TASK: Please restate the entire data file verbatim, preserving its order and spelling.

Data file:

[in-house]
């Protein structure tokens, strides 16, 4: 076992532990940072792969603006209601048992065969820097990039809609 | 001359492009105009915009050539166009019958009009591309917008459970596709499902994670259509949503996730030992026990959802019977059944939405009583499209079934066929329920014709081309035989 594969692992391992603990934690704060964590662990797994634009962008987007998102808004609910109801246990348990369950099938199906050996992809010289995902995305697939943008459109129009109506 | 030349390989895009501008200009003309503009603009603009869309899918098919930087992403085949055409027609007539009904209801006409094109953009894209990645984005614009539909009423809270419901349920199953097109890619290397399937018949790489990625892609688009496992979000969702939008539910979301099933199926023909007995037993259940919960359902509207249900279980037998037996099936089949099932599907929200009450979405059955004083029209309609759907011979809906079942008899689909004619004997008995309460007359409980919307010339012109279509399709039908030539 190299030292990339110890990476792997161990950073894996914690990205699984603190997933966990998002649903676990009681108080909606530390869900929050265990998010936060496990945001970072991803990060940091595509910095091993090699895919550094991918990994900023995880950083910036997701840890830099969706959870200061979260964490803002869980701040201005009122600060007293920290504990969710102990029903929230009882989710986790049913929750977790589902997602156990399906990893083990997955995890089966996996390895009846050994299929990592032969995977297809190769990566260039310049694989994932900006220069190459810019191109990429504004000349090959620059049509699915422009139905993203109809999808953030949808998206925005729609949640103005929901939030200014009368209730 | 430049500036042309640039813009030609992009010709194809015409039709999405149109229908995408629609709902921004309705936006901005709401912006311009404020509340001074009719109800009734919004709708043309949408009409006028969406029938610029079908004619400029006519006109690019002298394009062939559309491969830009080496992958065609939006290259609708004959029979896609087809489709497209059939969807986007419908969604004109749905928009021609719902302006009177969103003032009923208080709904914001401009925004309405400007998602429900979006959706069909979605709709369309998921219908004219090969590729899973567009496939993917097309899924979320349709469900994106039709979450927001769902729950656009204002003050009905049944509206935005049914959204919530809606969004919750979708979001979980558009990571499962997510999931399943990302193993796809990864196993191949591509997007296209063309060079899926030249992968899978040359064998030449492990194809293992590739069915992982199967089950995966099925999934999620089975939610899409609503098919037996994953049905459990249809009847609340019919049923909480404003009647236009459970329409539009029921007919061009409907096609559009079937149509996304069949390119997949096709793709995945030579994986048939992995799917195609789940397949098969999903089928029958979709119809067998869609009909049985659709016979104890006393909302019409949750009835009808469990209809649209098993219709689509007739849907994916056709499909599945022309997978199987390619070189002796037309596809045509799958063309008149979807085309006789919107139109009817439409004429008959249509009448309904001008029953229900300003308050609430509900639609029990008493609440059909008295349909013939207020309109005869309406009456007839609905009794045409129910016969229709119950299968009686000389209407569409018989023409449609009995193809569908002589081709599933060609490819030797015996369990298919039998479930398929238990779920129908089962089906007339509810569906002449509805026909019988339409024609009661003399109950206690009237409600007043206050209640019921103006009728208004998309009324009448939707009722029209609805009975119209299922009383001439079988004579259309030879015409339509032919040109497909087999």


[in-house]
């Protein structure tokens, strides 16, 4: 076992532990940072792969603006209601048992065969820097990039809609 | 001359492009105009915009050539166009019958009009591309917008459970596709499902994670259509949503996730030992026990959802019977059944939405009583499209079934066929329920014709081309035989 594969692992391992603990934690704060964590662990797994634009962008987007998102808004609910109801246990348990369950099938199906050996992809010289995902995305697939943008459109129009109506 | 030349390989895009501008200009003309503009603009603009869309899918098919930087992403085949055409027609007539009904209801006409094109953009894209990645984005614009539909009423809270419901349920199953097109890619290397399937018949790489990625892609688009496992979000969702939008539910979301099933199926023909007995037993259940919960359902509207249900279980037998037996099936089949099932599907929200009450979405059955004083029209309609759907011979809906079942008899689909004619004997008995309460007359409980919307010339012109279509399709039908030539 190299030292990339110890990476792997161990950073894996914690990205699984603190997933966990998002649903676990009681108080909606530390869900929050265990998010936060496990945001970072991803990060940091595509910095091993090699895919550094991918990994900023995880950083910036997701840890830099969706959870200061979260964490803002869980701040201005009122600060007293920290504990969710102990029903929230009882989710986790049913929750977790589902997602156990399906990893083990997955995890089966996996390895009846050994299929990592032969995977297809190769990566260039310049694989994932900006220069190459810019191109990429504004000349090959620059049509699915422009139905993203109809999808953030949808998206925005729609949640103005929901939030200014009368209730 | 430049500036042309640039813009030609992009010709194809015409039709999405149109229908995408629609709902921004309705936006901005709401912006311009404020509340001074009719109800009734919004709708043309949408009409006028969406029938610029079908004619400029006519006109690019002298394009062939559309491969830009080496992958065609939006290259609708004959029979896609087809489709497209059939969807986007419908969604004109749905928009021609719902302006009177969103003032009923208080709904914001401009925004309405400007998602429900979006959706069909979605709709369309998921219908004219090969590729899973567009496939993917097309899924979320349709469900994106039709979450927001769902729950656009204002003050009905049944509206935005049914959204919530809606969004919750979708979001979980558009990571499962997510999931399943990302193993796809990864196993191949591509997007296209063309060079899926030249992968899978040359064998030449492990194809293992590739069915992982199967089950995966099925999934999620089975939610899409609503098919037996994953049905459990249809009847609340019919049923909480404003009647236009459970329409539009029921007919061009409907096609559009079937149509996304069949390119997949096709793709995945030579994986048939992995799917195609789940397949098969999903089928029958979709119809067998869609009909049985659709016979104890006393909302019409949750009835009808469990209809649209098993219709689509007739849907994916056709499909599945022309997978199987390619070189002796037309596809045509799958063309008149979807085309006789919107139109009817439409004429008959249509009448309904001008029953229900300003308050609430509900639609029990008493609440059909008295349909013939207020309109005869309406009456007839609905009794045409129910016969229709119950299968009686000389209407569409018989023409449609009995193809569908002589081709599933060609490819030797015996369990298919039998479930398929238990779920129908089962089906007339509810569906002449509805026909019988339409024609009661003399109950206690009237409600007043206050209640019921103006009728208004998309009324009448939707009722029209609805009975119209299922009383001439079988004579259309030879015409339509032919040109497909087999």